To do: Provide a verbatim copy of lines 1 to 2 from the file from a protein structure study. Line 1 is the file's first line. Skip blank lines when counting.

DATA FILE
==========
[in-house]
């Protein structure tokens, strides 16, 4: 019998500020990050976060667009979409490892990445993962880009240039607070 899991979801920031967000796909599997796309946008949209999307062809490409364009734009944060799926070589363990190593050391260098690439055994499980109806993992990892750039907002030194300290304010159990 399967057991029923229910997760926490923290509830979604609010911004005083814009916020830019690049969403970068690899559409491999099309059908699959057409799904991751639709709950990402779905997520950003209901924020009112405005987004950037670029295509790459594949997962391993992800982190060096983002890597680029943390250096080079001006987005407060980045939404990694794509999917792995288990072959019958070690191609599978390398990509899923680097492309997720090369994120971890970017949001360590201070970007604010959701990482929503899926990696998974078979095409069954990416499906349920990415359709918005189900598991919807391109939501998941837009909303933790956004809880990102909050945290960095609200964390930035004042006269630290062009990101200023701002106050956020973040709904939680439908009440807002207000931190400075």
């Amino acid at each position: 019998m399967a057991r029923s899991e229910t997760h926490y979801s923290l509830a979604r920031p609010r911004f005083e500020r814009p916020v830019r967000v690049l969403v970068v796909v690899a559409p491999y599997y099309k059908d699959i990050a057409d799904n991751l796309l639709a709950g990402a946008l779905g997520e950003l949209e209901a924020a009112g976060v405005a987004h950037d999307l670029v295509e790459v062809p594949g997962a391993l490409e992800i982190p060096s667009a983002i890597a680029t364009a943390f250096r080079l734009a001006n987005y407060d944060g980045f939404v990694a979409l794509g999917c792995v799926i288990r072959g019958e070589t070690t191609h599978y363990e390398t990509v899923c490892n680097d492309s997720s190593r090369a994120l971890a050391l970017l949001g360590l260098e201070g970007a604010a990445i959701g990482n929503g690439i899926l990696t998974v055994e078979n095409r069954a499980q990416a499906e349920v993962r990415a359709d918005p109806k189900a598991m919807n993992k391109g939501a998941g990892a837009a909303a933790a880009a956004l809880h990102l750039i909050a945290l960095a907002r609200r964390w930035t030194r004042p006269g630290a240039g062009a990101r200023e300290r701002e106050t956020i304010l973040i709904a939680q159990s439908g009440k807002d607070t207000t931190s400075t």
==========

[in-house]
């Protein structure tokens, strides 16, 4: 019998500020990050976060667009979409490892990445993962880009240039607070 899991979801920031967000796909599997796309946008949209999307062809490409364009734009944060799926070589363990190593050391260098690439055994499980109806993992990892750039907002030194300290304010159990 399967057991029923229910997760926490923290509830979604609010911004005083814009916020830019690049969403970068690899559409491999099309059908699959057409799904991751639709709950990402779905997520950003209901924020009112405005987004950037670029295509790459594949997962391993992800982190060096983002890597680029943390250096080079001006987005407060980045939404990694794509999917792995288990072959019958070690191609599978390398990509899923680097492309997720090369994120971890970017949001360590201070970007604010959701990482929503899926990696998974078979095409069954990416499906349920990415359709918005189900598991919807391109939501998941837009909303933790956004809880990102909050945290960095609200964390930035004042006269630290062009990101200023701002106050956020973040709904939680439908009440807002207000931190400075």